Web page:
She was nearly killed by flesh-eating bacteria
Four years ago, then-24-year-old Aimee Copeland was riding a zip-line at the Tallapoosa River outside of Atlanta, Georgia. During her ride, the line snapped and she fell, resulting in a deep cut that required 22 stitches. Three days later, she was readmitted to the hospital in severe pain and doctors found she had contracted necrotizing fasciitis caused by the flesh-devouring bacteria Aeromonas hydrophila. She immediately went into multiple organ failure and had part of her abdomen, one of her legs, a foot, and both hands amputated.
Six weeks after her injury, she was released from the hospital and admitted to a rehabilitation center where for two months she worked hard to adjusting to her new life and bionic limbs. “It was when I went home almost two months later it got difficult,” she told The Daily Mail. “You realize it’s not just about brushing your hair or your teeth, there are a million things we do everyday that I had to figure out.”
After combating her physical issues, she had to learn to accept her new body. “All my life I was told how pretty I was,” she said. “I was 5-foot-eight and weighed 125 lbs and was confident when I looked in the mirror. After the accident there were no mirrors in the hospital and that is for a reason.”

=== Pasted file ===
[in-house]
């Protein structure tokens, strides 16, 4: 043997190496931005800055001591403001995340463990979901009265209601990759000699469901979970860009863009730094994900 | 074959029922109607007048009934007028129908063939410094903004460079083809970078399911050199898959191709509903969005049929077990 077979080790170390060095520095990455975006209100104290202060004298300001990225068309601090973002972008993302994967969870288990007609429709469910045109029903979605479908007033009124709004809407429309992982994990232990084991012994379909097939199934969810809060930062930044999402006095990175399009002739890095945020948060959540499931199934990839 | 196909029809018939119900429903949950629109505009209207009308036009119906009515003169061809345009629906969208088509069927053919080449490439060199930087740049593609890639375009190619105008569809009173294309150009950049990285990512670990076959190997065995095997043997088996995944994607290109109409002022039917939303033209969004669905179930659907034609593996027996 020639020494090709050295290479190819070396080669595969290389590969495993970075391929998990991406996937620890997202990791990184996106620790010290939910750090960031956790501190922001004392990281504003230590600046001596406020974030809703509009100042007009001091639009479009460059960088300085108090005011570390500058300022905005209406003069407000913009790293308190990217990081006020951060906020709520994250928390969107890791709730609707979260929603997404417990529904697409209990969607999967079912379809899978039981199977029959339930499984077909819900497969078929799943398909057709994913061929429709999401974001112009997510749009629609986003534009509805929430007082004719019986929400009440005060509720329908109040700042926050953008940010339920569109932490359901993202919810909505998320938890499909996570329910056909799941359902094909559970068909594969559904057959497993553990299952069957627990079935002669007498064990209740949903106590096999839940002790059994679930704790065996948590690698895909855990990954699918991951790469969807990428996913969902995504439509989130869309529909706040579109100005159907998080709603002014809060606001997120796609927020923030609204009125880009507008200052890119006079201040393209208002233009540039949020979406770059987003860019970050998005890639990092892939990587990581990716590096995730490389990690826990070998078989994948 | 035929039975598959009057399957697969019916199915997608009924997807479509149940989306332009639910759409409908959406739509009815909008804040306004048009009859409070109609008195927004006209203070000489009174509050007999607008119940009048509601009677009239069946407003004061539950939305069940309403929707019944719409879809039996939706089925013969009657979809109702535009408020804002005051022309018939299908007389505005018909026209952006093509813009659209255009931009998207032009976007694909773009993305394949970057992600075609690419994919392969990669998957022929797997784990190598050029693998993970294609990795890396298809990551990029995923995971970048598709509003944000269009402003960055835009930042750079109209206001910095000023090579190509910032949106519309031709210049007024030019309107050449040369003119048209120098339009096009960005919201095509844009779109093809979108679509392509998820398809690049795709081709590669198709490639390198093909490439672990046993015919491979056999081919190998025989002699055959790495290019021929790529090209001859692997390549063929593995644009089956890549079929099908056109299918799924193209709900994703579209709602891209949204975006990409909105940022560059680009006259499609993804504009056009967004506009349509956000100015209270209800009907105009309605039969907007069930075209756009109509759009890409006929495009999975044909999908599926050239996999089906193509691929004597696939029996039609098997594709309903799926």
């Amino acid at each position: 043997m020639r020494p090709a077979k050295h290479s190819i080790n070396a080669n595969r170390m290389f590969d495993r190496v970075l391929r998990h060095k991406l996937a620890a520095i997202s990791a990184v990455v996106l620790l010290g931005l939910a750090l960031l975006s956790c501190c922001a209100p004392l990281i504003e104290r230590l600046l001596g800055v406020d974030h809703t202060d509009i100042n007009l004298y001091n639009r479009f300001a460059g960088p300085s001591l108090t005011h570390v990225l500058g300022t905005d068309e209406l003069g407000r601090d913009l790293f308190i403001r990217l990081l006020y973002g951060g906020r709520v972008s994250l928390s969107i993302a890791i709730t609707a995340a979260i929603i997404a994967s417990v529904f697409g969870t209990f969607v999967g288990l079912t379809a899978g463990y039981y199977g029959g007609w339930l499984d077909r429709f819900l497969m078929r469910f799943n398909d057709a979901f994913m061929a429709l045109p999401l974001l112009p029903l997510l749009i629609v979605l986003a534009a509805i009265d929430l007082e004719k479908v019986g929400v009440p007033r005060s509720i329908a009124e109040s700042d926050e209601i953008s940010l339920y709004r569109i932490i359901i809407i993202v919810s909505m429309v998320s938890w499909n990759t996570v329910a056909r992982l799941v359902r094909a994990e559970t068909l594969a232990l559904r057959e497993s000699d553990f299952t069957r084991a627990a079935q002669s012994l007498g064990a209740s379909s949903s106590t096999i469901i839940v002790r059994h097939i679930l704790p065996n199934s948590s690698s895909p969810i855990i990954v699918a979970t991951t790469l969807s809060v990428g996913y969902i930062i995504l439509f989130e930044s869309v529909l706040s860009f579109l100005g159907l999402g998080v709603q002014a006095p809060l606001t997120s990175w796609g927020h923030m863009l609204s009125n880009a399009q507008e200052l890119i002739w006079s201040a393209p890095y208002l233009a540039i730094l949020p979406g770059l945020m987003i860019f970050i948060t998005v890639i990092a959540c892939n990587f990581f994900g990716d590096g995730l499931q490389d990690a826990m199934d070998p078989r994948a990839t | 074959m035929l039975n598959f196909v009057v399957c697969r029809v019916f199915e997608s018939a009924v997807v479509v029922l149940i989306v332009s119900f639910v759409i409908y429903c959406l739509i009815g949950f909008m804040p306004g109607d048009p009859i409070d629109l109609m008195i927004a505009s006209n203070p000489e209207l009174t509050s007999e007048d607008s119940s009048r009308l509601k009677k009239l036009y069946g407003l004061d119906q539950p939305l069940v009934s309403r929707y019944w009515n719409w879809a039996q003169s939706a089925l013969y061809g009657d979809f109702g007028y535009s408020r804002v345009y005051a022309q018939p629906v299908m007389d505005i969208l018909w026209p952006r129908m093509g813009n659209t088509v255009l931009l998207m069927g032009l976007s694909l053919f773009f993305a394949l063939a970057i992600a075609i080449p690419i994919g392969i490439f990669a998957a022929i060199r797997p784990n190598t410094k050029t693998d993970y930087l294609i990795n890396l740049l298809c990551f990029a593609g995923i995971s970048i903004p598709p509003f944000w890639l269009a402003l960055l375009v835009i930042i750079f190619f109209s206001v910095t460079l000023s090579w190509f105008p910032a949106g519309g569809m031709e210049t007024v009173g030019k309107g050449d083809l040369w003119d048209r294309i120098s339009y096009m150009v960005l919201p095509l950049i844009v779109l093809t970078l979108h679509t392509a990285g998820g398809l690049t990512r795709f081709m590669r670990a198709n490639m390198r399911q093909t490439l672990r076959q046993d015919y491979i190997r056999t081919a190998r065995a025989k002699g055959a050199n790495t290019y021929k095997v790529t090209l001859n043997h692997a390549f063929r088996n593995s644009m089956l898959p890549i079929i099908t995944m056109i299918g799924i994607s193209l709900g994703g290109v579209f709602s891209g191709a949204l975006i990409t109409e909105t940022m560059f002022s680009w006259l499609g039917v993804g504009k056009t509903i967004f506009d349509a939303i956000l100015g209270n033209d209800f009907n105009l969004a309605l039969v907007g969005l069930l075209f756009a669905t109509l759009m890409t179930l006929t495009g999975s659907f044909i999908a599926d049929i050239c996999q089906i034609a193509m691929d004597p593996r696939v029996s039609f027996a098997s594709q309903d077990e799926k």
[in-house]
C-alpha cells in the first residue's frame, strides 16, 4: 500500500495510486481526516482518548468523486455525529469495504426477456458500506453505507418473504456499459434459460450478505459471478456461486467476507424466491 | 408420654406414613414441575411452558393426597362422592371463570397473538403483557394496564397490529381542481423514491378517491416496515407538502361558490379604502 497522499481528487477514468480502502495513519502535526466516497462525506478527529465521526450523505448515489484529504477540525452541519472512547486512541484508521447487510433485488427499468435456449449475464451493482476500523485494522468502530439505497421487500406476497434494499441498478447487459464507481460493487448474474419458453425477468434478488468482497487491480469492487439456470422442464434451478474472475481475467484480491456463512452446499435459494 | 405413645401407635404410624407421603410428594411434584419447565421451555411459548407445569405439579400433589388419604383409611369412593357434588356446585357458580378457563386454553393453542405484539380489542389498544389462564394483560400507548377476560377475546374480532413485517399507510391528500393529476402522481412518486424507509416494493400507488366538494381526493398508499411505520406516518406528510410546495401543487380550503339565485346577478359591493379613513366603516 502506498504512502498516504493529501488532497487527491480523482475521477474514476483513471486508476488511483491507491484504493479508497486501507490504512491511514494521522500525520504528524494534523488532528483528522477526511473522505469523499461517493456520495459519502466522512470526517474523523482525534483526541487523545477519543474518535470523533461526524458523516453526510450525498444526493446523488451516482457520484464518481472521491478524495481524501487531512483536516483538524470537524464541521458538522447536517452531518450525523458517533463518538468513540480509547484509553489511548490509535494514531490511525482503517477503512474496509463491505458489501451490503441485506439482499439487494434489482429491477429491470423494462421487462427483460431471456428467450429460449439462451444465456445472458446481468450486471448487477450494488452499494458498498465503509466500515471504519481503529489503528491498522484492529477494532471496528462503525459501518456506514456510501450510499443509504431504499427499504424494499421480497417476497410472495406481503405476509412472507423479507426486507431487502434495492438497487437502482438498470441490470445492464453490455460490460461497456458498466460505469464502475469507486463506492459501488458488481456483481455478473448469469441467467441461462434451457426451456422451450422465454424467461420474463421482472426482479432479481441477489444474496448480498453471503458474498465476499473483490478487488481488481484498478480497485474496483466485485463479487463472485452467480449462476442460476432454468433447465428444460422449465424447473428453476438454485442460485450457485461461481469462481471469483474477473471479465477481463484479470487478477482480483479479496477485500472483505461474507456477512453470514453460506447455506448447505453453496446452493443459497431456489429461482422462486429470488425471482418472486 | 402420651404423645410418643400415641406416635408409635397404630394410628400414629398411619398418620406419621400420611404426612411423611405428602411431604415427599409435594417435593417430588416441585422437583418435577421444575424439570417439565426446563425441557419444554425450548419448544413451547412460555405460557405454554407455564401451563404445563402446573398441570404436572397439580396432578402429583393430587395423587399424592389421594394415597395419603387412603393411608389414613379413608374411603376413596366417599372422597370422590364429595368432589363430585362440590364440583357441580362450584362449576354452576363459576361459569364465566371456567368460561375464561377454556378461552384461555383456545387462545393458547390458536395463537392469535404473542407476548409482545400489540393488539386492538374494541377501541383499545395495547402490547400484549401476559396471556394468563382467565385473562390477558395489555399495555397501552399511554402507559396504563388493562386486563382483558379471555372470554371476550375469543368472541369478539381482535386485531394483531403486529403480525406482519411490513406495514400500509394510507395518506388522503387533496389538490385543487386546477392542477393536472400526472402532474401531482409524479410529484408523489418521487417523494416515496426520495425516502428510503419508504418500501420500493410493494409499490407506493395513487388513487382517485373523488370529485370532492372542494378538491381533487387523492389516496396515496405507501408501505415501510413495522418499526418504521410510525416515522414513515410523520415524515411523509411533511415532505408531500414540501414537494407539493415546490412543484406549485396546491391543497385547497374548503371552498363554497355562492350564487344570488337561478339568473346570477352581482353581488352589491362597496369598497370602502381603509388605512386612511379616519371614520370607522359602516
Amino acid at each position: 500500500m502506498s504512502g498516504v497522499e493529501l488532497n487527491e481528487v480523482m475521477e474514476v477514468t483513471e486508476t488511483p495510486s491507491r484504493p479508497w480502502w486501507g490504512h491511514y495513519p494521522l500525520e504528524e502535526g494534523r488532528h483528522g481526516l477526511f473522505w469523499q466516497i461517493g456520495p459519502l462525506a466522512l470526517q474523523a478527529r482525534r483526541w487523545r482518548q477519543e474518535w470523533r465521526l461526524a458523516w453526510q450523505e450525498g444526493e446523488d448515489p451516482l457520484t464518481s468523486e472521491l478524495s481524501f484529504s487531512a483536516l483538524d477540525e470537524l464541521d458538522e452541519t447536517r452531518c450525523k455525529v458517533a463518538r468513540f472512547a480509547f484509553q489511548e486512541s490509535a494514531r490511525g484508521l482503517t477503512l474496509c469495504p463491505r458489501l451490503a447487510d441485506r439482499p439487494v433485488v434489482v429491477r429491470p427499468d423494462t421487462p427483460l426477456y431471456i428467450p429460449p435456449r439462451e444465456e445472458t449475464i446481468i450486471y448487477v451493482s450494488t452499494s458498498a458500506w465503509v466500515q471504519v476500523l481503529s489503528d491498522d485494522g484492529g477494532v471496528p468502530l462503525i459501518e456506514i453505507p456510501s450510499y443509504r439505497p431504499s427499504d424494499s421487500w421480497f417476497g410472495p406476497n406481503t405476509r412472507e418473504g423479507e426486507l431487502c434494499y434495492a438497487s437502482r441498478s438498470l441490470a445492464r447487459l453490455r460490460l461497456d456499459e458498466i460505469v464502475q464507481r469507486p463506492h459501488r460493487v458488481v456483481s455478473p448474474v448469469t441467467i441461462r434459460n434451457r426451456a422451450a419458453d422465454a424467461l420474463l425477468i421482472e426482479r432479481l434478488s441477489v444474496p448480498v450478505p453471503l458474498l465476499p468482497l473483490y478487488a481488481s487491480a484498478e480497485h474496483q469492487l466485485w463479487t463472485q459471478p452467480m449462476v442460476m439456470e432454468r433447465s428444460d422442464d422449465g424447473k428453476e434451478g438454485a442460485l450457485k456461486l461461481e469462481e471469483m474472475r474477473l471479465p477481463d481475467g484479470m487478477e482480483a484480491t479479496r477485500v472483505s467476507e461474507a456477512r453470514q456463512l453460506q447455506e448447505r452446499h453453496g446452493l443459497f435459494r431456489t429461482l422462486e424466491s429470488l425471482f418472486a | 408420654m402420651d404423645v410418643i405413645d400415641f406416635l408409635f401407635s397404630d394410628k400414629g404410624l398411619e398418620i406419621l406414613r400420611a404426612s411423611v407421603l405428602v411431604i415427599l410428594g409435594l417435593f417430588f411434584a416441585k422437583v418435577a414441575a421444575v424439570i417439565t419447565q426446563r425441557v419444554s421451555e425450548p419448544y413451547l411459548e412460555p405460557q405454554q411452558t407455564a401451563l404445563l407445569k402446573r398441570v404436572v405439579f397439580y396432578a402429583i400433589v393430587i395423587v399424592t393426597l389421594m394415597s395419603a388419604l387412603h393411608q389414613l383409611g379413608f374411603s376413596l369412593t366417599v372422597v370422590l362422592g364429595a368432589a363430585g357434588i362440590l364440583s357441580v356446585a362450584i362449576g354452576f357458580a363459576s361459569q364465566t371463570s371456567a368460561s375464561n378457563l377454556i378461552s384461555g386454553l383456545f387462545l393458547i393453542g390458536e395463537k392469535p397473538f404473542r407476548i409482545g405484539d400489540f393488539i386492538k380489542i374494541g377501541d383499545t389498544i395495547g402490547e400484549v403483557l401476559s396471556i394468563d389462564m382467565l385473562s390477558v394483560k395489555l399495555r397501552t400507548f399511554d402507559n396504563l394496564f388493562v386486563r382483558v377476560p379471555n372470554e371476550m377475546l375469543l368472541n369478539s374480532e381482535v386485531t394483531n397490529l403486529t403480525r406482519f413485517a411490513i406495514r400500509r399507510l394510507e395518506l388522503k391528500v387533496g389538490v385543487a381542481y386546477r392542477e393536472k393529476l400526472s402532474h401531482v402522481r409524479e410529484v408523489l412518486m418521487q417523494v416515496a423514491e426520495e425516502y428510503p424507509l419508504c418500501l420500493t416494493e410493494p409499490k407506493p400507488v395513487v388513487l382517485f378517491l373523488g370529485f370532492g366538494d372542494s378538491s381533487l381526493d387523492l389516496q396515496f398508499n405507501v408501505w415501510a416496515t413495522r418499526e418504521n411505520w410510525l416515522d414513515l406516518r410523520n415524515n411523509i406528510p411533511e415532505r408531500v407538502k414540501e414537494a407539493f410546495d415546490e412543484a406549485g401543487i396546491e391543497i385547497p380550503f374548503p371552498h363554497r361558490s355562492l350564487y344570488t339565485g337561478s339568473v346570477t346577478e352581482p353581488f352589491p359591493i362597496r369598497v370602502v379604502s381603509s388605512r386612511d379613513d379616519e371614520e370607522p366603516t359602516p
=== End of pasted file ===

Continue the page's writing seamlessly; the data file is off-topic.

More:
But recently, as part of her miraculous recovery, she learned to accept her body and decided to show it off on a trip to San Juan, Puerto Rico. “It has taken me a long time to become comfortable with and accept my new body/ We are ALL made with imperfections and there is so much beauty in our flaws,” she wrote on Facebook. “The scars and skin grafting build character! It’s not about what you have -- what you do with what you have is what really counts.”